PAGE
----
Despite Clinton County’s recent uptick in positive COVID-19 cases, officials say resource stockpiles are healthy for now.
Those in charge of allocating the resources say their focus is now on potential future needs.
Clinton County Emergency Management Agency Coordinator Chance Kness said the EMA has worked to set aside personal protective equipment that could be used if and when county COVID-19 cases spiked, and that foresight has created surplus of items.
However, Kness said there is a ubiquitous need for surgical masks and medical gloves in the county. The items are distributed to entities such as EMS crews and nursing homes.
“We had ordered those items anticipating an increase of cases in the fall,” Kness said. “Of course, it came a little earlier than we expected.”
Since July 19, Clinton County’s positive cases have risen by 62. As of Saturday afternoon, three of those who tested positive were in the hospital. In total, 238 individuals have tested positive for COVID-19 and 97 have fully recovered, according to Iowa Department of Public Health.
Kness said the public can do its part to help the county’s relief effort by “not contributing to the problem,” he said.
“We need everyone to social distance and wear masks when they aren’t able to social distance and practice good hygiene. I realize there are naysayers to these things, but we only have so many tools to combat this issue right now and we need to use those tools.”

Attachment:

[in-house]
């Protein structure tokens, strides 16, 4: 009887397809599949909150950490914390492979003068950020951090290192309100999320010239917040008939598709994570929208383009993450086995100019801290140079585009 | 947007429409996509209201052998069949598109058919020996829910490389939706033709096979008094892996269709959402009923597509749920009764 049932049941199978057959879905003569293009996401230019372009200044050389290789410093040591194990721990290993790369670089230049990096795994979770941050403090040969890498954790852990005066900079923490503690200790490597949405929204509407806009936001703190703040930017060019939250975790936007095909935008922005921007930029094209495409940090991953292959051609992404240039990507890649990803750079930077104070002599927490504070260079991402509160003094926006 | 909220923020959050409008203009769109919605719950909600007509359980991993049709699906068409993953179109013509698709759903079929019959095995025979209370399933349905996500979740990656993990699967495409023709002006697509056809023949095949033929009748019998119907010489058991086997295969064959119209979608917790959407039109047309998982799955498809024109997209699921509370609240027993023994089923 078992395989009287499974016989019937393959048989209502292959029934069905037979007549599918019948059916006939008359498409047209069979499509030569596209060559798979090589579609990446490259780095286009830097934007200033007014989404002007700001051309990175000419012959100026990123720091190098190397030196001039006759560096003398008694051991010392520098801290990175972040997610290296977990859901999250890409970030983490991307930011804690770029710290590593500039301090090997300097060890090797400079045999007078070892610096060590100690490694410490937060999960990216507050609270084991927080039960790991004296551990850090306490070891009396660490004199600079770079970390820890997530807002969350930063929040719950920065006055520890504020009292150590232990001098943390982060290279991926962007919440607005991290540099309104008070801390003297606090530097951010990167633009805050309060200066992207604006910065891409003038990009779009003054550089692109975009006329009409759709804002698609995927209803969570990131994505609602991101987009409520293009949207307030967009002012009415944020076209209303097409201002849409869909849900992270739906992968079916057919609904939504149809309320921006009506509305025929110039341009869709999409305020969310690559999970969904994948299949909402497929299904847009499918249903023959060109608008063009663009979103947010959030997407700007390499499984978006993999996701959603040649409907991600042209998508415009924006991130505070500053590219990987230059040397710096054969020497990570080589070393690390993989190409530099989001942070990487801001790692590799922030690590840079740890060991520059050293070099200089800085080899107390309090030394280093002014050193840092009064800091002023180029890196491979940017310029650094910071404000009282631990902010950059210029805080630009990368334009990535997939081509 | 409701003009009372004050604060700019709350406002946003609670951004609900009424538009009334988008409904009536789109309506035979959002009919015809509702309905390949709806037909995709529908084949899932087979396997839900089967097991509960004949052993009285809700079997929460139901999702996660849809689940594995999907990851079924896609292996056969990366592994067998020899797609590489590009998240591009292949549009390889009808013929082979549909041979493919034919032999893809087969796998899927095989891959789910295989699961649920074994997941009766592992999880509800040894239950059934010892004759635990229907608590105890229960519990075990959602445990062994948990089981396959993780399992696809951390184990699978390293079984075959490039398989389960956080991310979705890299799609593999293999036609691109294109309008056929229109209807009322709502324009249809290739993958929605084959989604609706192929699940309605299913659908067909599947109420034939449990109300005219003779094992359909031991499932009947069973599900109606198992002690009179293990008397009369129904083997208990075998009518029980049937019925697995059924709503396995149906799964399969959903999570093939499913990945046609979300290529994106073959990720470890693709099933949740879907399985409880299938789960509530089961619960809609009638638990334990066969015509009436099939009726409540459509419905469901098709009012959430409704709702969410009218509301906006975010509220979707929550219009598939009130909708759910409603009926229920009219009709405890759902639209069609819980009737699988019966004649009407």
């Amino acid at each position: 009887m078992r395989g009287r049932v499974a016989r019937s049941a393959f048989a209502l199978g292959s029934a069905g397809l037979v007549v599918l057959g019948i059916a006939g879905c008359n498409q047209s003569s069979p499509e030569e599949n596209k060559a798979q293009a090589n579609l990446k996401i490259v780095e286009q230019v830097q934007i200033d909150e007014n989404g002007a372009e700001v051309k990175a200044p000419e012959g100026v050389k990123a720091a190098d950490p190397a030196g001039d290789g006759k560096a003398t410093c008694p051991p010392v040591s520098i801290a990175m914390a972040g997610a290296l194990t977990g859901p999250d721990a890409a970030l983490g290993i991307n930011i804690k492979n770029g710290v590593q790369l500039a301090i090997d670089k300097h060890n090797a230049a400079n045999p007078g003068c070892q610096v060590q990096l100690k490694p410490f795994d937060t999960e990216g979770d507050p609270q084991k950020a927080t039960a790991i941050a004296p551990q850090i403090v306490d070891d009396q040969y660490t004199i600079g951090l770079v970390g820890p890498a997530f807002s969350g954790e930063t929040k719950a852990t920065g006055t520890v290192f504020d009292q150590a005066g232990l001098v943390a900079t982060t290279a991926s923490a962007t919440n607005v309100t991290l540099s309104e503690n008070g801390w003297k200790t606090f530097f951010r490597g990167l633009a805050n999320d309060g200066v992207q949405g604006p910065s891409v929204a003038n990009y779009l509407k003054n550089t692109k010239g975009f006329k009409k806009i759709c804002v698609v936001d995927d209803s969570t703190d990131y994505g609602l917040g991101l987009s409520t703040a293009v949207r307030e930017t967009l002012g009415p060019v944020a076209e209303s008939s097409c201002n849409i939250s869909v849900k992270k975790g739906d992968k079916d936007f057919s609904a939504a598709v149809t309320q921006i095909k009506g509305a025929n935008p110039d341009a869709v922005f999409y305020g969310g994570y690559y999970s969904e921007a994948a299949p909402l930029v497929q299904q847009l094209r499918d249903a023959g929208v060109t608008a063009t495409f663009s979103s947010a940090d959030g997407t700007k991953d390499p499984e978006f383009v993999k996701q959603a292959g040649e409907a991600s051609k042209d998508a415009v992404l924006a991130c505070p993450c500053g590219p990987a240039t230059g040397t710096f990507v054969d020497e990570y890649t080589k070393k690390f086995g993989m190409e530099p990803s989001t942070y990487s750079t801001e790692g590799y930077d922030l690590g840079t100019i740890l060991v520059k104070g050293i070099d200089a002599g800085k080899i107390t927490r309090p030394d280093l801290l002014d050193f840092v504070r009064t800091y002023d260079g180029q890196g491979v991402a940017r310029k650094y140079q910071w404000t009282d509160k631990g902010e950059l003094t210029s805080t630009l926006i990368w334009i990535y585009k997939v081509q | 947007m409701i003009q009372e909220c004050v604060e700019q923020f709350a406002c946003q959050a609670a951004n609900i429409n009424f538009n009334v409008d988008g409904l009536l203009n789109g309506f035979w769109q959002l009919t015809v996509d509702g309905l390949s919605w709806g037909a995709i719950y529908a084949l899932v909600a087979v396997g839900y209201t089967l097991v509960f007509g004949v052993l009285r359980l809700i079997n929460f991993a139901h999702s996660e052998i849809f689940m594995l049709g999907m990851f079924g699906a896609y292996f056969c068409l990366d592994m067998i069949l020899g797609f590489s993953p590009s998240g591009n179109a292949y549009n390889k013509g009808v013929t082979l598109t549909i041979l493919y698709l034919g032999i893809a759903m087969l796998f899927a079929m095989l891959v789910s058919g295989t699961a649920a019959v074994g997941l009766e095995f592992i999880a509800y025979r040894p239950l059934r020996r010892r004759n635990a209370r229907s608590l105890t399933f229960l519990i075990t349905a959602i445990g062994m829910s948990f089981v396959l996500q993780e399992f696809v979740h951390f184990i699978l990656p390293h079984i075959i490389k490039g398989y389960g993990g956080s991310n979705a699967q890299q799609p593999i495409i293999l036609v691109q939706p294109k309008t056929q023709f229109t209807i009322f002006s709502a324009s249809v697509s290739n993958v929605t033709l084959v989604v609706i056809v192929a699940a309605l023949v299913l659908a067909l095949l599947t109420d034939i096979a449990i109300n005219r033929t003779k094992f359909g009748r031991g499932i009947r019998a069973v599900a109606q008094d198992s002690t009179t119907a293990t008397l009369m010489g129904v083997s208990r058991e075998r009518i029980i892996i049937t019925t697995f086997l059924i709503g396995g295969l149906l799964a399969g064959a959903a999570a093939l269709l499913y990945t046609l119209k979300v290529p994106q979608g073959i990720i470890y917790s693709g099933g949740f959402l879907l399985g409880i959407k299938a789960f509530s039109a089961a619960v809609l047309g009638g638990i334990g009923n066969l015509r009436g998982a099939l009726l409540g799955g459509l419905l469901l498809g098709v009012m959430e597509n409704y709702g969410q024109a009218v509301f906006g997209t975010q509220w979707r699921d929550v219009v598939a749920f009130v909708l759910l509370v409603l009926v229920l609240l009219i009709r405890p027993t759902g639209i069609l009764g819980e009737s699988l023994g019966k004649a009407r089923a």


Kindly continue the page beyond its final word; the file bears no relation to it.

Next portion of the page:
In addition to the EMA, the Disaster Recovery Coalition of Clinton County has been active. The coalition is a group of organizations, including the YWCA of Clinton, United Way of Clinton County and Bridgeview Community Mental Health Center, that are pooling their resources to help county residents facing financial fallout, mental health needs, or homelessness.
They, too, are eyeing the Clinton County COVID-19 case numbers as they approach 250.
“We are watching the recent uptick in positive cases,” said Cheryl McCulloh, director of the United Way. “And looking to see how that will affect people in the next couple weeks.”
The coalition meets once every couple of weeks to analyze numbers — including positive cases, unemployment stats, and the amount of people who have reached out for help — to gauge the community’s future need. It then distributes its resources as necessary.
County organizations that have received the coalition’s funds includes Life Connections in DeWitt and the Gateway Area Community Center in Clinton.
Finances for the group are doing fine, McCulloh said. But as federal dollars run out, they will soon need to dip into local donations that the coalition has received, including over $5,000 in private donations and $10,000 from the Clinton County Development Association. The group is expecting an increase in need in the coming months.
“We see schools reopening as a potential area where we will see an increase in positive cases again,” McCulloh said. “And those families, because they aren’t working, may have more needs and we are trying to help them.”
On Friday, Iowa Gov. Kim Reynolds extended the state’s health emergency proclamation, and with it, an eviction moratorium. McCulloh encouraged those who may be facing a possible eviction to not wait to reach out. Calling the DeWitt Referral Center of Information Referral Center in Clinton is the first step, she said.
“They will sit down with them and talk so they can help them figure out an appropriate organization to go to that will help.”